Allison Moorer | Blood | (Autotelic Records/Thirty Tigers)
Rating: 4.5 out of 5 stars
“Mama told Sissy and me a few months before that Daddy had begged her more than once to put him out of his misery and just kill him, then put the gun in his hands so it would look like a suicide,” writes Allison Moorer in her revealing new memoir. “Blood” arrives as a crucial companion piece to her new album of the same name; although it didn’t start out that way. Upon earning her Master’s of Fine Arts in writing from New York City’s New School, she quickly realized there was more story to tell.
Within the book’s 300 pages and across the album’s 10 songs, the award-nominated storyteller grapples with the most tragic day of her life: on August 12, 1986, her father Vernon Franklin Moorer shot and killed her mother Laura Lynn Smith Moorer before turning the gun on himself. In her quest for truth, the singer-songwriter analyzes her ongoing trauma and recovery, the facts of what happened (she even requested the actual autopsy reports) and anything (if at all) that could have been done to prevent it.
Blood’s songcraft is best appreciated and experienced in tandem with the memoir, a savagely poetic and brutal retelling of that fateful day more than 30 years ago. “Cold Cold Earth” – which was originally buried as a hidden track on her 2000 studio album, The Hardest Part – walks through the “hot and steamy” night of her parents’ death. Her words crackle as a eulogy to both her parents (one tormented and full of rage, the other a cowering victim) and to her childhood that she’ll never get back. “Such a sad, sad story / Such a sad, sad world,” she sings.
Moorer goes even deeper in her book, as she traces back through the minutes, hours, days, weeks, months and years prior to uncover clues to what led to the end. She exposes raw collections of domestic violence in such a way that paints her parents as tragic anti-heroes consumed completely by their undying love for one another and their inability to let each other go. Every shade of emotion is present – anger, hollowness, misery, sorrow – and Moorer’s words leave you breathless.
“I just can’t stand to see the sun shine one more time without her,” she determines with “Set My Soul Free,” which becomes the foundation of her whole journey. Moorer pillages her heart’s vessels for concrete truths, always scouring for deliverance. “I’ve been dragging your legacy / And the weight is just about taken me down,” she confides. “The Ties That Bind” nearly collapses beneath the shattered past, but she’s quick to untether herself from her ghosts, or at least die trying.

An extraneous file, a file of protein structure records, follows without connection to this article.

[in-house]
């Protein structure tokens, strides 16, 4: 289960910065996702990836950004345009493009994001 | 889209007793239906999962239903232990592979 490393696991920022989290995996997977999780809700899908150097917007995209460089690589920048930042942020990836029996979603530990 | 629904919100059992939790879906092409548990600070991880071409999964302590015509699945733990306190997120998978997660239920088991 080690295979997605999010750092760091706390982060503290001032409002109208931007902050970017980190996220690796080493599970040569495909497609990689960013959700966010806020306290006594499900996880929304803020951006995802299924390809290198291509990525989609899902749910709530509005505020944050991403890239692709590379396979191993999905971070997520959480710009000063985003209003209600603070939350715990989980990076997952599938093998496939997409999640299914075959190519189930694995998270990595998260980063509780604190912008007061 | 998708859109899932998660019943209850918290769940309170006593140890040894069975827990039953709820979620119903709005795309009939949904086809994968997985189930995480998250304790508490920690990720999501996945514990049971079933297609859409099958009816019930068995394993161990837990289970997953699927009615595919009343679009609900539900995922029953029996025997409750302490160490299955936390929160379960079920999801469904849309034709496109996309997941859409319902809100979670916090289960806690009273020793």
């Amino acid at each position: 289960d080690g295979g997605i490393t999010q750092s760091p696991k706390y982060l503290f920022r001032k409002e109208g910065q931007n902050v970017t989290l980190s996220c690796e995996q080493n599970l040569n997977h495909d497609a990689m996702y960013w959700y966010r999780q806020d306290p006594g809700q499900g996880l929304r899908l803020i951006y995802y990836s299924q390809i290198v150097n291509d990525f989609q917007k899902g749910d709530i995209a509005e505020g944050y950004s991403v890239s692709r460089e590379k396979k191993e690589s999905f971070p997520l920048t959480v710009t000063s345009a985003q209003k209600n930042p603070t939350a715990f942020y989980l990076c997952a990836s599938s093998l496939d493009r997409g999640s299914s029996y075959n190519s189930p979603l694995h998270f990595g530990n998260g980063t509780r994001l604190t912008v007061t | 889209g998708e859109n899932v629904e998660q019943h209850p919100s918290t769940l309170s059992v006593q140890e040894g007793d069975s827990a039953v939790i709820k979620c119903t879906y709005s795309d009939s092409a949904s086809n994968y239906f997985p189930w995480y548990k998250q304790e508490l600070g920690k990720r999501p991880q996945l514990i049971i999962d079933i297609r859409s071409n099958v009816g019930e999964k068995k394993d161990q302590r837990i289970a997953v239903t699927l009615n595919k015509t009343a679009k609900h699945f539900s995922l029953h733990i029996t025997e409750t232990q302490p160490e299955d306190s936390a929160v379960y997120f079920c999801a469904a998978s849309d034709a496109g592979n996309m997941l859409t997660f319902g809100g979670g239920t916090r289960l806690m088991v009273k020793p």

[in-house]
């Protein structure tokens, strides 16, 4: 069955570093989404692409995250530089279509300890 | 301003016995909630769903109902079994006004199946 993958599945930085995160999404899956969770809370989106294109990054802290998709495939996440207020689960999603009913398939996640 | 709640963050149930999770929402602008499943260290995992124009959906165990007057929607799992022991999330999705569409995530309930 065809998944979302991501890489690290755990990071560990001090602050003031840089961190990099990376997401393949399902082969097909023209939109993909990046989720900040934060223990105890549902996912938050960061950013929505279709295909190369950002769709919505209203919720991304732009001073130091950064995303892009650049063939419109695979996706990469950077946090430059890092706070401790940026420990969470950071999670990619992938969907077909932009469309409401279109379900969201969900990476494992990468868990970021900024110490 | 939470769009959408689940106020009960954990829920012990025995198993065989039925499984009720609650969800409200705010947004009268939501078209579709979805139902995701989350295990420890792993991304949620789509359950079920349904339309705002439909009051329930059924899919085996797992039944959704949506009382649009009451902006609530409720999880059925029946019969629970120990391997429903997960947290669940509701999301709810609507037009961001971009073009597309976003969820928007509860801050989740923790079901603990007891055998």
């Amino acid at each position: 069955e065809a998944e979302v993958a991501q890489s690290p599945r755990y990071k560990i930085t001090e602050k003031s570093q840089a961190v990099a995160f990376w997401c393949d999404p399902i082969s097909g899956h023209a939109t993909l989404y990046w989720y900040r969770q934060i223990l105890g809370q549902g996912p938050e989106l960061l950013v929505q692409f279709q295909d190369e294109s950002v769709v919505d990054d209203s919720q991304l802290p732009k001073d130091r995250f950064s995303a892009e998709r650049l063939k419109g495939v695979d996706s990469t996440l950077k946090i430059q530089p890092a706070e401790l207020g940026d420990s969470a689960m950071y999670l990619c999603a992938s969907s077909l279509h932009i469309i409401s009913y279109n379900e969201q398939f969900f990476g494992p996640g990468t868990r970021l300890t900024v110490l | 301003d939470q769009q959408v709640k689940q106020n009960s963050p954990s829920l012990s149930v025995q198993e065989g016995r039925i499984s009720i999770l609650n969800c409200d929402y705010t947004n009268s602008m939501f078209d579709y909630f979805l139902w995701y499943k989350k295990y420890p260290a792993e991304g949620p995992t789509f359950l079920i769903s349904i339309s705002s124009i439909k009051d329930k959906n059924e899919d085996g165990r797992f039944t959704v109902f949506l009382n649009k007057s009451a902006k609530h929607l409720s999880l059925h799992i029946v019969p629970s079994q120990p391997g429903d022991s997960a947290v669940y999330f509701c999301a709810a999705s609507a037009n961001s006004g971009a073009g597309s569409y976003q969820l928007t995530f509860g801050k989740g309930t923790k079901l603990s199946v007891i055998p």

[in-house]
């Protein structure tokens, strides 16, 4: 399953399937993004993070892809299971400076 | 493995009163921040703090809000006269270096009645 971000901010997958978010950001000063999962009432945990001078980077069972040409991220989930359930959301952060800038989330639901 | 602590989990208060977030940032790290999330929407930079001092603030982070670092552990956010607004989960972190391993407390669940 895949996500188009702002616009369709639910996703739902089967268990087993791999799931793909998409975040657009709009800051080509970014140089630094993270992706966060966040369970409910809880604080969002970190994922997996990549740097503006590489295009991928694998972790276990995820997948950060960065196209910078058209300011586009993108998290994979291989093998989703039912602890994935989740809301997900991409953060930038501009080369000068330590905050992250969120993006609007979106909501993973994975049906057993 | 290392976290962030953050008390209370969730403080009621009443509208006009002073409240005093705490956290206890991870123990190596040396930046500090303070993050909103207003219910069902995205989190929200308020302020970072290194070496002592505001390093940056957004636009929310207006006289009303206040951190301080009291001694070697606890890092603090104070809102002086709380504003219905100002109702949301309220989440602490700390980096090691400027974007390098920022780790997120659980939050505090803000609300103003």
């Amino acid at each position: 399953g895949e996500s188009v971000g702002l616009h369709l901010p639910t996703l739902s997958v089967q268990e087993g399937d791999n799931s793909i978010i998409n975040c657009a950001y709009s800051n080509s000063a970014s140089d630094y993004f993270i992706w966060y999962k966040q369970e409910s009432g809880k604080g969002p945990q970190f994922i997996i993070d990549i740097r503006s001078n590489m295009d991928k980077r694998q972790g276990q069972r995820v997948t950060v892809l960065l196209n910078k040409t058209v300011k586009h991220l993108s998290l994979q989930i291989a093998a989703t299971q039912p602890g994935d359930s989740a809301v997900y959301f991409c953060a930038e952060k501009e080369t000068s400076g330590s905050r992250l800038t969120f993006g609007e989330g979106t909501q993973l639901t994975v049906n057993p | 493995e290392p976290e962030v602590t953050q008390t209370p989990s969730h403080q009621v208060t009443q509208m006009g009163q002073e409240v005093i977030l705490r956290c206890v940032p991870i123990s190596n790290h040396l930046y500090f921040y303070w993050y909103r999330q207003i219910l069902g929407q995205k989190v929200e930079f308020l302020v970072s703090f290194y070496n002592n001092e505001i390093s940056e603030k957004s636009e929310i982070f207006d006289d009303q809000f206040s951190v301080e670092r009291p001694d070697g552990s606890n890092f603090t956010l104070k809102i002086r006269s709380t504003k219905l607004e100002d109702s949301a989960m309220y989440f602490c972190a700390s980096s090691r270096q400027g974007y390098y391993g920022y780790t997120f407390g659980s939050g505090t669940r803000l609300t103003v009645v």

“All I Wanted (Thanks Anyway)” sifts through her father’s vengeful rubble to uncover some compassion – but “my memory tells the truth,” she recenters herself. “All I wanted was your love.” She hasn’t forgotten what he did, and rightfully so, but she has come to accept it. “All I can do, and all that matters now, is that I forgive them. All that matters now is that I forgive myself,” she writes in the book.
Through such a wise, generous lens, everything has certainly led Moorer to this point. Her 11th studio set, Blood (produced by Kenny Greenberg) is as inescapably devastating as it is cathartic, liberating and beautiful. With “Nightlight,” she calls to those late-evening quarrels between her parents, bracing for the storm to rip through and clinging to her older sister Shelby Lynne for comfort and warmth. “All we hear are the echoes / Let’s wait to say our prayers / Even though we’re scared,” she coos on the lullaby. Later on the title song, she shuffles painstakingly through meanings of inheritance and the baggage that defines her whole life. “And you don’t have to explain / I got your blood running through my veins,” she heaves in resignation.
The groovy blues number “The Rock and the Hill” sees Moorer peering through her mother’s weary eyes, while acoustic stunner “I’m the One to Blame” (written by Lynne) is based on bare-bones lyrics Lynne discovered in their father’s suitcase. The two share the same story, same trauma, same heart, and this musical cleansing – Lynne’s presence coming in haunting harmony work – feels as a natural extension to their first-ever collaborative record, 2017’s Not Dark Yet.
By the end, as the gentle, yearning prayer “Heal” flows from her tongue, you get the sense Moorer is as close as she may ever be to conquering August 12, 1986 in her mind. “I’m not going to make sense of Mama and Daddy, their relationship, or our family,” she concludes in the memoir. “I only hope I’ll learn how to accept that I can’t make what is wild tame. The only thing to do is let it be wild. Let it all be unanswered. Let it be.”
Blood is an irrefutable masterpiece.